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      Redox regulation in cancer : A double-edged sword with therapeutic potential

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          Abstract

          Oxidative stress, implicated in the etiology of cancer, results from an imbalance in the production of reactive oxygen species (ROS) and cell’s own antioxidant defenses. ROS deregulate the redox homeostasis and promote tumor formation by initiating an aberrant induction of signaling networks that cause tumorigenesis. Ultraviolet (UV) exposures, γ-radiation and other environmental carcinogens generate ROS in the cells, which can exert apoptosis in the tumors, thereby killing the malignant cells or induce the progression of the cancer growth by blocking cellular defense system. Cancer stem cells take the advantage of the aberrant redox system and spontaneously proliferate. Oxidative stress and gene-environment interactions play a significant role in the development of breast, prostate, pancreatic and colon cancer. Prolonged lifetime exposure to estrogen is associated with several kinds of DNA damage. Oxidative stress and estrogen receptor-associated proliferative changes are suggested to play important roles in estrogen-induced breast carcinogenesis. BRCA1, a tumor suppressor against hormone responsive cancers such as breast and prostate cancer, plays a significant role in inhibiting ROS and estrogen mediated DNA damage; thereby regulate the redox homeostasis of the cells. Several transcription factors and tumor suppressors are involved during stress response such as Nrf2, NFκB and BRCA1. A promising strategy for targeting redox status of the cells is to use readily available natural substances from vegetables, fruits, herbs and spices. Many of the phytochemicals have already been identified to have chemopreventive potential, capable of intervening in carcinogenesis.

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          Most cited references 135

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          How ERK1/2 activation controls cell proliferation and cell death: Is subcellular localization the answer?

          Extracellular signal-regulated protein kinases 1 and 2 (ERK1/2) are members of the mitogen-activated protein kinase super family that can mediate cell proliferation and apoptosis. The Ras-Raf-MEK-ERK signaling cascade controlling cell proliferation has been well studied but the mechanisms involved in ERK1/2-mediated cell death are largely unknown. This review focuses on recent papers that define ERK1/2 translocation to the nucleus and the proteins involved in the cytosolic retention of activated ERK1/2. Cytosolic retention of ERK1/2 denies access to the transcription factor substrates that are responsible for the mitogenic response. In addition, cytosolic ERK1/2, besides inhibiting survival and proliferative signals in the nucleus, potentiates the catalytic activity of some proapoptotic proteins such as DAP kinase in the cytoplasm. Studies that further define the function of cytosolic ERK1/2 and its cytosolic substrates that enhance cell death will be essential to harness this pathway for developing effective treatments for cancer and chronic inflammatory diseases.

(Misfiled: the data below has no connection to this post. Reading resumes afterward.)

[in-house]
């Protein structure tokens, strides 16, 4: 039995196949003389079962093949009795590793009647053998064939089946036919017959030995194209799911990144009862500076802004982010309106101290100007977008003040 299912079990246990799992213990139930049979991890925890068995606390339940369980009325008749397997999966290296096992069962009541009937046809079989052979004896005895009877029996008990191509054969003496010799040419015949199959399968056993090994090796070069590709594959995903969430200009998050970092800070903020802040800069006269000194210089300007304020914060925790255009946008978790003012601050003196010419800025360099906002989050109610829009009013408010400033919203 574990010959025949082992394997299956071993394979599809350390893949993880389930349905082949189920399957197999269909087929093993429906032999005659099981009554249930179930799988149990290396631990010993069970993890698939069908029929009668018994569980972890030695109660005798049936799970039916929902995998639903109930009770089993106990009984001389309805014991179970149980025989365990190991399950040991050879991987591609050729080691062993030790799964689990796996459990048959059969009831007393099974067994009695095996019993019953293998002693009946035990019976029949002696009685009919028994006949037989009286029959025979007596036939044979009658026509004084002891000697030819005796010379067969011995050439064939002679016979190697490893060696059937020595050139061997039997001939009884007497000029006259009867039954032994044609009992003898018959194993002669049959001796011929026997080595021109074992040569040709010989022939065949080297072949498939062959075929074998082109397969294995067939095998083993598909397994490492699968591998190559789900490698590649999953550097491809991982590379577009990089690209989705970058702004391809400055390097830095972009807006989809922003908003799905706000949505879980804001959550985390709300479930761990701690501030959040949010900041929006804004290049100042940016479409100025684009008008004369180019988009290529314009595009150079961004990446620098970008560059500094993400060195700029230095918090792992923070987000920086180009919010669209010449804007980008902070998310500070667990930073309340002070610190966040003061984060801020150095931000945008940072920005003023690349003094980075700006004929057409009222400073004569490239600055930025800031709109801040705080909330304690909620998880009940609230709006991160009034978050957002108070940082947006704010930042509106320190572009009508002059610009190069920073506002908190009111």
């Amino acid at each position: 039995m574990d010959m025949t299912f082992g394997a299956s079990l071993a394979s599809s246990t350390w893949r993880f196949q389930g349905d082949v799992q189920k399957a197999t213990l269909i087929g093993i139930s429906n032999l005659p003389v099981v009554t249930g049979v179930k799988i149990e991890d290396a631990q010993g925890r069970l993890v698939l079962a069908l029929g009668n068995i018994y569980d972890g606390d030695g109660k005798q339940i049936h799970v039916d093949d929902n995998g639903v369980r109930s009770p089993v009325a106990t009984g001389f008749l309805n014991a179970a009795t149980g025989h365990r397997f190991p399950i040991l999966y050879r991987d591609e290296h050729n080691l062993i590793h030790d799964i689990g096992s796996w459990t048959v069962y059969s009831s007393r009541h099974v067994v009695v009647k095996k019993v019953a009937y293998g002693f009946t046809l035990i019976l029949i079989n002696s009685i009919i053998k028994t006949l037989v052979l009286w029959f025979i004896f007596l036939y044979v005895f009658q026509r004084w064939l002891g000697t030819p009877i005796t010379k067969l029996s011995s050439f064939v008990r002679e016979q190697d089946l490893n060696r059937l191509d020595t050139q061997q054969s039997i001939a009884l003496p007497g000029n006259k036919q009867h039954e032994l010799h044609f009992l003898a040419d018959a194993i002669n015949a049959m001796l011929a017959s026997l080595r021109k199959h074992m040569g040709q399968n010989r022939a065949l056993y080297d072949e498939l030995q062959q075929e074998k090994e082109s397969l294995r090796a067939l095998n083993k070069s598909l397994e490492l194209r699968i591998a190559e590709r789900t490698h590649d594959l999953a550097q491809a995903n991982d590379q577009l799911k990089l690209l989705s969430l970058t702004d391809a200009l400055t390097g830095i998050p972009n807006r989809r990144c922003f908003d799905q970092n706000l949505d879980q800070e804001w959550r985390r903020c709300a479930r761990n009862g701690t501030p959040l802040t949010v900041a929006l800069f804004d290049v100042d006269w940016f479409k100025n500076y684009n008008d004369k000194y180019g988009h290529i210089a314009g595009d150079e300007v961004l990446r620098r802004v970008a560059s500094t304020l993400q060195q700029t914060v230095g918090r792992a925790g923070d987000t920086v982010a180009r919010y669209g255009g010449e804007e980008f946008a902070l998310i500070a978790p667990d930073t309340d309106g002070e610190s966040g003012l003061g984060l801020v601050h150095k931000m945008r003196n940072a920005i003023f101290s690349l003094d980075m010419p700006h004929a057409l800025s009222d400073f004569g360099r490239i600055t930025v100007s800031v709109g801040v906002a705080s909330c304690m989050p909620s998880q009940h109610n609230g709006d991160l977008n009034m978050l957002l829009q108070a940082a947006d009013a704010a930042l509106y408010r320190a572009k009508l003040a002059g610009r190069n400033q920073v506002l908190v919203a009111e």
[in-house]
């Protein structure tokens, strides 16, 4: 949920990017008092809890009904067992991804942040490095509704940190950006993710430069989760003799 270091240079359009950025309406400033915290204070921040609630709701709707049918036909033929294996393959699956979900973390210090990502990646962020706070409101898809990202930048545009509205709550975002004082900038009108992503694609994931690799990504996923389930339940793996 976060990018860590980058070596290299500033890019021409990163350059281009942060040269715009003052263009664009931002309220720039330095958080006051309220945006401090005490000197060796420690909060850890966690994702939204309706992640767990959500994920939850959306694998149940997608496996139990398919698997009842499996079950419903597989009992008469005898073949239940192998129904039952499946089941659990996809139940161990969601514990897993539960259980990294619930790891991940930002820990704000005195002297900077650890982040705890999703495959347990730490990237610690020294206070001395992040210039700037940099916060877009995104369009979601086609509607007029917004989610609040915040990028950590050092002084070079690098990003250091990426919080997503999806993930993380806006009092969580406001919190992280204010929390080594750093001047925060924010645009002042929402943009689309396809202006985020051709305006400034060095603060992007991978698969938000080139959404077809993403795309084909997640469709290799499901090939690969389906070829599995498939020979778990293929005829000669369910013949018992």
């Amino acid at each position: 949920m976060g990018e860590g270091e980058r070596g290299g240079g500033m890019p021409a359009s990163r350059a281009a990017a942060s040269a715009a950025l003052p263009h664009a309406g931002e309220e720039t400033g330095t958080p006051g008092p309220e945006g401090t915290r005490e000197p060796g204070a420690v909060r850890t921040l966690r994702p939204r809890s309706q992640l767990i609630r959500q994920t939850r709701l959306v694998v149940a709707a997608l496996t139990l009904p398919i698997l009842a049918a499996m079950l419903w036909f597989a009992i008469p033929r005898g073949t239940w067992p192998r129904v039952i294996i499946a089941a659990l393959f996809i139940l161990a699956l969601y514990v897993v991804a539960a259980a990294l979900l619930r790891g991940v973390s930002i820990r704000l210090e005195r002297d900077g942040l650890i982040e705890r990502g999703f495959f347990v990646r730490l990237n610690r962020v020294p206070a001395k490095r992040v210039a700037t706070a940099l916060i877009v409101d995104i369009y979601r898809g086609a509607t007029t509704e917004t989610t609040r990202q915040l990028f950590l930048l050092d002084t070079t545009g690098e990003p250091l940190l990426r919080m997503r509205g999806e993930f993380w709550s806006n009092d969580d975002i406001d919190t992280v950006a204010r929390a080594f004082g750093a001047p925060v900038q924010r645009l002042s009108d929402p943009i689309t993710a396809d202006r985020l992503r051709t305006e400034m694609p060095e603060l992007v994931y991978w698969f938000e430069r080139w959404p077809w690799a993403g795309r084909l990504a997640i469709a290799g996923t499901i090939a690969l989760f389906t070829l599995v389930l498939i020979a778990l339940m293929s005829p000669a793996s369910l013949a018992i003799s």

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            Phosphatase-mediated crosstalk between MAPK signaling pathways in the regulation of cell survival.

            Mitogen-activated protein kinase (MAPK) pathways constitute a large modular network that regulates a variety of physiological processes, such as cell growth, differentiation, and apoptotic cell death. The function of the ERK pathway has been depicted as survival-promoting, in essence by opposing the proapoptotic activity of the stress-activated c-Jun NH(2)-terminal kinase (JNK)/p38 MAPK pathways. However, recently published work suggests that extracellular regulated kinase (ERK) pathway activity is suppressed by JNK/p38 kinases during apoptosis induction. In this review, we will summarize the current knowledge about JNK/p38-mediated mechanisms that negatively regulate the ERK pathway. In particular, we will focus on phosphatases (PP2A, MKPs) as inhibitors of ERK pathway activity in regulating apoptosis. A model proposed in this review places the negative regulation of the ERK pathway in a central position for the cellular decision-making process that determines whether cells will live or die in response to apoptosis-promoting signals. In addition, we will discuss the potential functional relevance of negative regulation of ERK pathway activity, for physiological and pathological conditions (e.g., cellular transformation).